Years passed and many memories were made.  Shortly after his move to Beantown, Ryan ran into another guy from his hometown; Demitri. The 3 of us found ourselves hanging out, going to ball games and chasing girls all over Boston.…and sometimes even through the “Friendly Skies” (The stewardess story is for another time;-).

Ryan played the guitar, drove a jeep and loved the life he had built for himself. He lived in what we coined the “Real World” house with 6 other people. It was a constant source of entertainment so we usually started at his place before heading out on the town.

He and I shared a love for the outdoors.

We went white water rafting in Maine on class 5 rapids where he “fell” out of the raft. Which coincidently enough, was captured on film by a nearby kayaking photographer at just the right time…? To this day, investigators are still trying to determine whether he jumped out on purpose or really did fall out. I heard the pic made the cover of the Germany’s famous Outdoor Magazine (“Magzine imFreiem”)!

He and I hiked Mt Washington and camped halfway down at the lean-tos. Ryan did it in 15 year old hunting boots with no sole. His refusal to bring a flash light had him hobbling behind me in the dark with blister-ridden feet all while posting a toothy smile on his face. I will always remember how good the baked beans tasted while we dined under that starry bluenight’s sky.

One summer we kayaked off Old Orchard Beach in Maine where Ryan had spent summers often as a child. Ryan introduced me to ocean kayaking and we ventured out to Bluff Island with food, camera and sunscreen for the day. Once we landed, we explored the island while taking goofy pictures of one another. Somehow the hulk-a-mania photo of him sporting man-boobs would disappear while the one of me looking as if I was posing forthe front page of the Provincetown Banner would find its way imaged onto a cake he presented years later during my 30th birthday party!

During a day when we had the best surfing conditions of the summer, Ryan had to take me to the hospital near Scituate Beach. A dislocated shoulder had my arm stuck in an upwards position and luckily the top was off on Ryan’s Jeep. Unluckily for me though, Ryan repaid my unwanted session interruption with a St. John Hitch-hiker reenactment. It was a surprise that my arm didn’t relocate with all those potholes he purposefully hit on the way to the ER… 

Ryan would go on to get his passport and head overseas…His first destination? Australia Mate!! It was a pivotal time in his life. When he returned, he shared what seemed like every minute of his trip with me. He had gained the confidence and independence that I’m sure his parents were proud of.  Big Brother was proud too.

Ryan had eventually met the girl he planned on settling down with. She let him be who he wanted to be and didn’t expect him to be someone hewasn’t.  Ryan and Jodi Zides ended up spending a lot of time together after they had met. Demitri and I were happy for him and also a bit jealous. Whenever one of us would get a girlfriend, the other two would end up hanging out more until the relationship ended and we were all back together. This time seemed a little different. He spoke of how Jodi and he were getting more serious and discussed purchasing a home of their own.  Ryan was talking about moving out of “Real World” and into The Real World!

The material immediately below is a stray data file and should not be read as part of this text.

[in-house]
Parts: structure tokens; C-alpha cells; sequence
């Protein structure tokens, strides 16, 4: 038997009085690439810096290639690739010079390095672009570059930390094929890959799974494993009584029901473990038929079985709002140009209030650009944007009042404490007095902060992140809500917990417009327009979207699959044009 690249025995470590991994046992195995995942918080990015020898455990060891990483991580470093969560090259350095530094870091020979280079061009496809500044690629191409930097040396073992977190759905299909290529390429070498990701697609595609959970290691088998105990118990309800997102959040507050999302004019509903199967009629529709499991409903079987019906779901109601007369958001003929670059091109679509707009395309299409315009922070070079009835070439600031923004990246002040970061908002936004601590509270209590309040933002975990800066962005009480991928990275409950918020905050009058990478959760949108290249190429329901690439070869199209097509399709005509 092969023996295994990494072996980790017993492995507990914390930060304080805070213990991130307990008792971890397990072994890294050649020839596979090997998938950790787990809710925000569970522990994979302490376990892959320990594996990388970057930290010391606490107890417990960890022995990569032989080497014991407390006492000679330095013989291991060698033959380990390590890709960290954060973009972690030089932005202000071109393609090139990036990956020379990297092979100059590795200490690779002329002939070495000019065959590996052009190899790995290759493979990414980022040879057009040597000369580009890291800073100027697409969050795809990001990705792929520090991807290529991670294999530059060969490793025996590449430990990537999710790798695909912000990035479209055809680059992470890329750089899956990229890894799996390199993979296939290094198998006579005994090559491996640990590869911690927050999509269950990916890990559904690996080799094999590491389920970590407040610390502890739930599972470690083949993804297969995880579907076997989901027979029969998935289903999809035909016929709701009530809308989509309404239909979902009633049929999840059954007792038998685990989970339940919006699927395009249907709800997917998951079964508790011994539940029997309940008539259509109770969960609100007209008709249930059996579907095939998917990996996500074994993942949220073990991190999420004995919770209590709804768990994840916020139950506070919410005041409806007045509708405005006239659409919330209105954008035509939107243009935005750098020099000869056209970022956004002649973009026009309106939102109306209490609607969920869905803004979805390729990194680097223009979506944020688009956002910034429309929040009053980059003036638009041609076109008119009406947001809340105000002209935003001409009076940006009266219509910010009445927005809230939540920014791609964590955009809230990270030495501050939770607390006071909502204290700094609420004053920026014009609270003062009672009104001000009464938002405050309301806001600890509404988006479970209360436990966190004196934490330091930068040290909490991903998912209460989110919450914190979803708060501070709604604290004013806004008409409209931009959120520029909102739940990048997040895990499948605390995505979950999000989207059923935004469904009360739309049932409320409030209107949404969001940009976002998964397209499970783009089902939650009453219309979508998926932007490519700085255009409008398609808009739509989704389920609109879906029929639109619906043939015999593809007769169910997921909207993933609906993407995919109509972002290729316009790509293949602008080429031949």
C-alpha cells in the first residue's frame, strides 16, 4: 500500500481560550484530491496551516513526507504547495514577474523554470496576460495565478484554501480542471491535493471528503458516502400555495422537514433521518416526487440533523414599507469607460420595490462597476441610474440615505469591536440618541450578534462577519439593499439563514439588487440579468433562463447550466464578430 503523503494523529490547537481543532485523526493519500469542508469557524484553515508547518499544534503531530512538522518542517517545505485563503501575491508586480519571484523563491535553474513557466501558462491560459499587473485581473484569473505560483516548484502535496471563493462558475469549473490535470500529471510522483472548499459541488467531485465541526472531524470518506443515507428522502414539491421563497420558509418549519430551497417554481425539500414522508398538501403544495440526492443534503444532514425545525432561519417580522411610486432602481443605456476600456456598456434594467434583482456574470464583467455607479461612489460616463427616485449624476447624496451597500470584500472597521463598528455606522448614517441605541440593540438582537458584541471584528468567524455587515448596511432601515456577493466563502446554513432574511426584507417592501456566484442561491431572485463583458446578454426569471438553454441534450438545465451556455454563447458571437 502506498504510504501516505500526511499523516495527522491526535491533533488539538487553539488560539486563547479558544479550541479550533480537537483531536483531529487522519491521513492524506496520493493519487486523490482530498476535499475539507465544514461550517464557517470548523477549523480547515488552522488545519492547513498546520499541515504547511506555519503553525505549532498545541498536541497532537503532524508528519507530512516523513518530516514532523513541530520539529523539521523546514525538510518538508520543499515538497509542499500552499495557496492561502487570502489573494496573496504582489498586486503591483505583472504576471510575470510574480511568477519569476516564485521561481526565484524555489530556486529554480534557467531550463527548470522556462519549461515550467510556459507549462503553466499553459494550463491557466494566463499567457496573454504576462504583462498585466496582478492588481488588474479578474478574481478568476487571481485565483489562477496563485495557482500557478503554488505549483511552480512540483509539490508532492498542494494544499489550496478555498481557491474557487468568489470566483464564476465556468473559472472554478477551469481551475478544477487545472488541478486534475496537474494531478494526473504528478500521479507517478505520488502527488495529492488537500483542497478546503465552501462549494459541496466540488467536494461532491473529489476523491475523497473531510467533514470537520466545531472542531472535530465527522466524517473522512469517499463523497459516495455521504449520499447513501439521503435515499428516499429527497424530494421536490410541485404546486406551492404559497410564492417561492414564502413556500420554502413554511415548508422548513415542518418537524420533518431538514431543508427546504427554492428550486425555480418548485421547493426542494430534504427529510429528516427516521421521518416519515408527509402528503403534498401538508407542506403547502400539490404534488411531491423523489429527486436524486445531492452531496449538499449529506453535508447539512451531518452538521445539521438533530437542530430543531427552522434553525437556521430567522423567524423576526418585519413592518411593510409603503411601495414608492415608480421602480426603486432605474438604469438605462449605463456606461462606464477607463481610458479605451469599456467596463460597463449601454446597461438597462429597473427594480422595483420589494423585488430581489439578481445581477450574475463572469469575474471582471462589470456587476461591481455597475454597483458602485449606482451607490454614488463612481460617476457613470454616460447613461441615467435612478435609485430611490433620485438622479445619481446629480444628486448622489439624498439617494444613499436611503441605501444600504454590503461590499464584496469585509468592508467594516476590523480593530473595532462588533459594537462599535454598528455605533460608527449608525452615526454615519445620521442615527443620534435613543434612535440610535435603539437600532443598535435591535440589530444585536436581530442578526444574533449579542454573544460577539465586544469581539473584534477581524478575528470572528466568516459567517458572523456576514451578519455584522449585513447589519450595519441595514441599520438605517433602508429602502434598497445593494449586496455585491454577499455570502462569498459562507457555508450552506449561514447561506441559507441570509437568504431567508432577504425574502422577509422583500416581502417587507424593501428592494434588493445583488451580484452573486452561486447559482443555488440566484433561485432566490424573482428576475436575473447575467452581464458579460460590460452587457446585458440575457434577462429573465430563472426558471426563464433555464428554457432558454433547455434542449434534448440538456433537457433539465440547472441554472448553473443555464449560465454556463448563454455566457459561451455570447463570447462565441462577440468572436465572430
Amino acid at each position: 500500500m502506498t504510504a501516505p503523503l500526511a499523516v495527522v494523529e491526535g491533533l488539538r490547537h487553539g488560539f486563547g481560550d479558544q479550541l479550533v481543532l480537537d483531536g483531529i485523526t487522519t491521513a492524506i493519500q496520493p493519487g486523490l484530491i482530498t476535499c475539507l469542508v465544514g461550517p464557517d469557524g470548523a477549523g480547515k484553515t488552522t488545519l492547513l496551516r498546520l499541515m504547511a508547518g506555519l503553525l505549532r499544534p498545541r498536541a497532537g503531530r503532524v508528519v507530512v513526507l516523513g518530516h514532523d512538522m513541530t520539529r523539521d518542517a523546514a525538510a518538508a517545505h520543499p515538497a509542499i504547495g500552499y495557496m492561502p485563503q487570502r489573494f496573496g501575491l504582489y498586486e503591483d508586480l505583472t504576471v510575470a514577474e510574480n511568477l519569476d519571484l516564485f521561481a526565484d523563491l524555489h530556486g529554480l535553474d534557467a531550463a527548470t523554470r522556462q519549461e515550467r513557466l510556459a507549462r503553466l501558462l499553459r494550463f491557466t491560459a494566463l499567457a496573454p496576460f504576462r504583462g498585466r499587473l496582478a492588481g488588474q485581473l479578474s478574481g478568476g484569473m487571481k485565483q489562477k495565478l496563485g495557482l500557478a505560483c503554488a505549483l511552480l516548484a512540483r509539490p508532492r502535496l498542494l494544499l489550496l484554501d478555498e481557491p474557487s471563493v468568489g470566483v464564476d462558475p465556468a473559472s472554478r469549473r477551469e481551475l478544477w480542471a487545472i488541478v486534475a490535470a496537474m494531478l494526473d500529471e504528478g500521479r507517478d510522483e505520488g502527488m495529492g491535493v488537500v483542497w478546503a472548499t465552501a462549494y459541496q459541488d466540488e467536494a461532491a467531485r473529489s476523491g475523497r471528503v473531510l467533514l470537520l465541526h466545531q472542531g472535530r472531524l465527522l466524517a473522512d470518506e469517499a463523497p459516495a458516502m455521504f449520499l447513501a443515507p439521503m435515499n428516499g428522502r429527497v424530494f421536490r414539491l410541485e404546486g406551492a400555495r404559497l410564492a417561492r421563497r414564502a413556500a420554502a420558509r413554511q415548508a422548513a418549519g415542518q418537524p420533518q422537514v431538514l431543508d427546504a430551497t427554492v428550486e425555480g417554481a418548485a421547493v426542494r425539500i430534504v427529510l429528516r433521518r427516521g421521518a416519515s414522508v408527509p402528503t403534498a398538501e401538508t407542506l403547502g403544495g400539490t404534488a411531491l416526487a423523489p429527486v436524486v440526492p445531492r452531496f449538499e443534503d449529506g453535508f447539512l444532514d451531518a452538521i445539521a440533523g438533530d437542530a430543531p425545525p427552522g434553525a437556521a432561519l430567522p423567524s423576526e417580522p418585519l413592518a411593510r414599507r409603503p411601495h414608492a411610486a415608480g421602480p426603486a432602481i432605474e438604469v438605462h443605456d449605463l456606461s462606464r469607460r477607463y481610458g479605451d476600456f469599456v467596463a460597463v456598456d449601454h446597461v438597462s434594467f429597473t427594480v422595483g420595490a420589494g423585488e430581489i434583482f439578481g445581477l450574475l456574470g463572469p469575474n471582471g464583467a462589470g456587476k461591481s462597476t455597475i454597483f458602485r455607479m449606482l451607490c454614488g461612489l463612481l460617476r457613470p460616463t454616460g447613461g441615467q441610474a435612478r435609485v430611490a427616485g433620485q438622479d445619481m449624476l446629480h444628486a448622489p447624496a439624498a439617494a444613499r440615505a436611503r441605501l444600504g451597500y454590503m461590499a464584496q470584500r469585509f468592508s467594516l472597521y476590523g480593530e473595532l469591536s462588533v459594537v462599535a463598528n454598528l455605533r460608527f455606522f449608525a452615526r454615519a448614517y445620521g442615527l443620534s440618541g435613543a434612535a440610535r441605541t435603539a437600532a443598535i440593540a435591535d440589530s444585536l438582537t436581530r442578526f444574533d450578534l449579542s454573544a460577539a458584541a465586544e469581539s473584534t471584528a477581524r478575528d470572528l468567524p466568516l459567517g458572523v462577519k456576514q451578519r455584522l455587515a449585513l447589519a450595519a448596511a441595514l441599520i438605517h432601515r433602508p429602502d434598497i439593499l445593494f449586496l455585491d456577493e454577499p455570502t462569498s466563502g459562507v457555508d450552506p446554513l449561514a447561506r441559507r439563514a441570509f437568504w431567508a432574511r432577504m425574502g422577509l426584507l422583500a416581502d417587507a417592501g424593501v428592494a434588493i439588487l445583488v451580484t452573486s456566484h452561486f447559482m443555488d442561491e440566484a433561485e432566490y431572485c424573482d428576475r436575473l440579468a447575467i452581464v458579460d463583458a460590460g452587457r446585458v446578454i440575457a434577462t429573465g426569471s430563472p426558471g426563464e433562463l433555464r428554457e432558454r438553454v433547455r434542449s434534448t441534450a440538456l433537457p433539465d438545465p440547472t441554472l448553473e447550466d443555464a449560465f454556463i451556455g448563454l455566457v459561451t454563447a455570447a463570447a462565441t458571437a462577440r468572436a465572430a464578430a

…That day all clocks seemed to be working on aging batteries. The seconds took longer and longer to go by. I first noticed it after I left message #1 at Guardent on Ryan’s voicemail. He had transferred down to their Providence location and had been commuting from Boston because of the great opportunity and people he was able to work with. First voicemail went something like, “Hey dude, did you hear about the fire last night? Call me back to let me know you weren’t there. I’m sure you weren’t but call me anyway. Late! ” Seconds dragged on for 20 to 30 minutes. I made call #2. ”Yo Do… This ain’t no joke.. Give me a call back”. I really didn’t worry before this, but now the lack of response made me start thinking, “The Fire was in some town called West Warwick, and Rhode Island is a tiny state. What if he did go and something happened to him?” I called the main number of Guardent and asked for the front desk. The woman on the line said that she had not seen Ryan today but, “something happened to a few of the employees last night…” I asked her “what happened?”  Her response was slow and uneasy “I’m not sure I can give you that information”.  I tried to keep my cool and asked, “Did anyone go to that concert last night?” Her silence confirmed my inquiry.